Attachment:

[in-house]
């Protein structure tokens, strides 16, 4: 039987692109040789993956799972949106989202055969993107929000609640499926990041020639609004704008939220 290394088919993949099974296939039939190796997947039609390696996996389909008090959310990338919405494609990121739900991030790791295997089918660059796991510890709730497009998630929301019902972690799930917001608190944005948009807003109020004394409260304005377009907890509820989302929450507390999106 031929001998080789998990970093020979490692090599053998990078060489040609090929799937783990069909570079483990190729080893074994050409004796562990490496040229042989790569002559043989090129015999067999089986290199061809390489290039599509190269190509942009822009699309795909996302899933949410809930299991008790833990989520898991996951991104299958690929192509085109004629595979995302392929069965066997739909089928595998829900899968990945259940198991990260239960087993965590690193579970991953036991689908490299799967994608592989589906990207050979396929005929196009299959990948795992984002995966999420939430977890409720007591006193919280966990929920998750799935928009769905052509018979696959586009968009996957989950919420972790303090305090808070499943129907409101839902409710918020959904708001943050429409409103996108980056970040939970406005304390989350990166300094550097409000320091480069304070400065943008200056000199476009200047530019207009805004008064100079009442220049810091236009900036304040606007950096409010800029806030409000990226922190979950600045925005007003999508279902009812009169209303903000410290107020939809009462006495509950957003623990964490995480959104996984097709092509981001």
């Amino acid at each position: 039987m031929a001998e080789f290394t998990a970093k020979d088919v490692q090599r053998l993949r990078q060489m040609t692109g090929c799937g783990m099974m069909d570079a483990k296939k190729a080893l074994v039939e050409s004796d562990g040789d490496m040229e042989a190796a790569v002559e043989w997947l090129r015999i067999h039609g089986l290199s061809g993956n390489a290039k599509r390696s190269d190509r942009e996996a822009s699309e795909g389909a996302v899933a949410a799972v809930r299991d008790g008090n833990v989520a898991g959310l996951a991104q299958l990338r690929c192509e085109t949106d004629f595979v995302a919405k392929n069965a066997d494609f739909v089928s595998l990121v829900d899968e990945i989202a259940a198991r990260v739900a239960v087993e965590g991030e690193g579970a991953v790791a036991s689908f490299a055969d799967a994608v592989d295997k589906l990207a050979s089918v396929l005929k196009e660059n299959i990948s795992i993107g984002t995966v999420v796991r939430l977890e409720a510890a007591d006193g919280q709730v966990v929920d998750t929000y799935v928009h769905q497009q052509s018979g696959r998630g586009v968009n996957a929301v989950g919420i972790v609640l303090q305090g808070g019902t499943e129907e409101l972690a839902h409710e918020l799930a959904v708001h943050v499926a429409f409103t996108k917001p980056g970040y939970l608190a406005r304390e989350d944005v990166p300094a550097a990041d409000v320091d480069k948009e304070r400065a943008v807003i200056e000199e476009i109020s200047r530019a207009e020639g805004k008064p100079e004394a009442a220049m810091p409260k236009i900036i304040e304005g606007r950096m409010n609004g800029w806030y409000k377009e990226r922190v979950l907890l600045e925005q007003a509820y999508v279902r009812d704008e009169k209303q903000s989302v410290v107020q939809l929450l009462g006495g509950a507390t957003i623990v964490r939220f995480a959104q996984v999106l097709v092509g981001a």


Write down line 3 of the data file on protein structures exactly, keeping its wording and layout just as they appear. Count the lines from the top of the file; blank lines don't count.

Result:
């Amino acid at each position: 039987m031929a001998e080789f290394t998990a970093k020979d088919v490692q090599r053998l993949r990078q060489m040609t692109g090929c799937g783990m099974m069909d570079a483990k296939k190729a080893l074994v039939e050409s004796d562990g040789d490496m040229e042989a190796a790569v002559e043989w997947l090129r015999i067999h039609g089986l290199s061809g993956n390489a290039k599509r390696s190269d190509r942009e996996a822009s699309e795909g389909a996302v899933a949410a799972v809930r299991d008790g008090n833990v989520a898991g959310l996951a991104q299958l990338r690929c192509e085109t949106d004629f595979v995302a919405k392929n069965a066997d494609f739909v089928s595998l990121v829900d899968e990945i989202a259940a198991r990260v739900a239960v087993e965590g991030e690193g579970a991953v790791a036991s689908f490299a055969d799967a994608v592989d295997k589906l990207a050979s089918v396929l005929k196009e660059n299959i990948s795992i993107g984002t995966v999420v796991r939430l977890e409720a510890a007591d006193g919280q709730v966990v929920d998750t929000y799935v928009h769905q497009q052509s018979g696959r998630g586009v968009n996957a929301v989950g919420i972790v609640l303090q305090g808070g019902t499943e129907e409101l972690a839902h409710e918020l799930a959904v708001h943050v499926a429409f409103t996108k917001p980056g970040y939970l608190a406005r304390e989350d944005v990166p300094a550097a990041d409000v320091d480069k948009e304070r400065a943008v807003i200056e000199e476009i109020s200047r530019a207009e020639g805004k008064p100079e004394a009442a220049m810091p409260k236009i900036i304040e304005g606007r950096m409010n609004g800029w806030y409000k377009e990226r922190v979950l907890l600045e925005q007003a509820y999508v279902r009812d704008e009169k209303q903000s989302v410290v107020q939809l929450l009462g006495g509950a507390t957003i623990v964490r939220f995480a959104q996984v999106l097709v092509g981001a």